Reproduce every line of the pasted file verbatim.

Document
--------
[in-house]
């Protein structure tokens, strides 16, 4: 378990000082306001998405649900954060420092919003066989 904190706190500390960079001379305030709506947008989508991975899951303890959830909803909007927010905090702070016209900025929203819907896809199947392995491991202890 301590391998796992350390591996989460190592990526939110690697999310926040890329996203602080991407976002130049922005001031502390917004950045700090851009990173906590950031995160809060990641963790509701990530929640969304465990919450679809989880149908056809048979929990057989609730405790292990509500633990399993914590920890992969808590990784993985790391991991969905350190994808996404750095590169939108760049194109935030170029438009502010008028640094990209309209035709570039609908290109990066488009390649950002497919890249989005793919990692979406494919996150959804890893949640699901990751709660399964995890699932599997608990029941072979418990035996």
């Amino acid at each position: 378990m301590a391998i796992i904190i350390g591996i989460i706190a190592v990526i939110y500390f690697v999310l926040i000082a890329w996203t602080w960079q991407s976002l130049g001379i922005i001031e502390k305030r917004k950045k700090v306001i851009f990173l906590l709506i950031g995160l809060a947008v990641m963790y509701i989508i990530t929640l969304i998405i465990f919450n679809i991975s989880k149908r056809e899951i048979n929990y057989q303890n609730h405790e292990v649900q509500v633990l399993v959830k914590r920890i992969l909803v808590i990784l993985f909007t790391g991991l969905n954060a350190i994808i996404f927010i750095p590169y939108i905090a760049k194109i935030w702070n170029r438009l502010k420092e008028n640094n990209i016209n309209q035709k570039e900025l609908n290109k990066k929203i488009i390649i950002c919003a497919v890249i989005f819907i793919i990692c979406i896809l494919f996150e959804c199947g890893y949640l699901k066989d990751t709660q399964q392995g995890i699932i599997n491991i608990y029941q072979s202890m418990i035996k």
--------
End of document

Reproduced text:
[in-house]
């Protein structure tokens, strides 16, 4: 378990000082306001998405649900954060420092919003066989 904190706190500390960079001379305030709506947008989508991975899951303890959830909803909007927010905090702070016209900025929203819907896809199947392995491991202890 301590391998796992350390591996989460190592990526939110690697999310926040890329996203602080991407976002130049922005001031502390917004950045700090851009990173906590950031995160809060990641963790509701990530929640969304465990919450679809989880149908056809048979929990057989609730405790292990509500633990399993914590920890992969808590990784993985790391991991969905350190994808996404750095590169939108760049194109935030170029438009502010008028640094990209309209035709570039609908290109990066488009390649950002497919890249989005793919990692979406494919996150959804890893949640699901990751709660399964995890699932599997608990029941072979418990035996």
């Amino acid at each position: 378990m301590a391998i796992i904190i350390g591996i989460i706190a190592v990526i939110y500390f690697v999310l926040i000082a890329w996203t602080w960079q991407s976002l130049g001379i922005i001031e502390k305030r917004k950045k700090v306001i851009f990173l906590l709506i950031g995160l809060a947008v990641m963790y509701i989508i990530t929640l969304i998405i465990f919450n679809i991975s989880k149908r056809e899951i048979n929990y057989q303890n609730h405790e292990v649900q509500v633990l399993v959830k914590r920890i992969l909803v808590i990784l993985f909007t790391g991991l969905n954060a350190i994808i996404f927010i750095p590169y939108i905090a760049k194109i935030w702070n170029r438009l502010k420092e008028n640094n990209i016209n309209q035709k570039e900025l609908n290109k990066k929203i488009i390649i950002c919003a497919v890249i989005f819907i793919i990692c979406i896809l494919f996150e959804c199947g890893y949640l699901k066989d990751t709660q399964q392995g995890i699932i599997n491991i608990y029941q072979s202890m418990i035996k």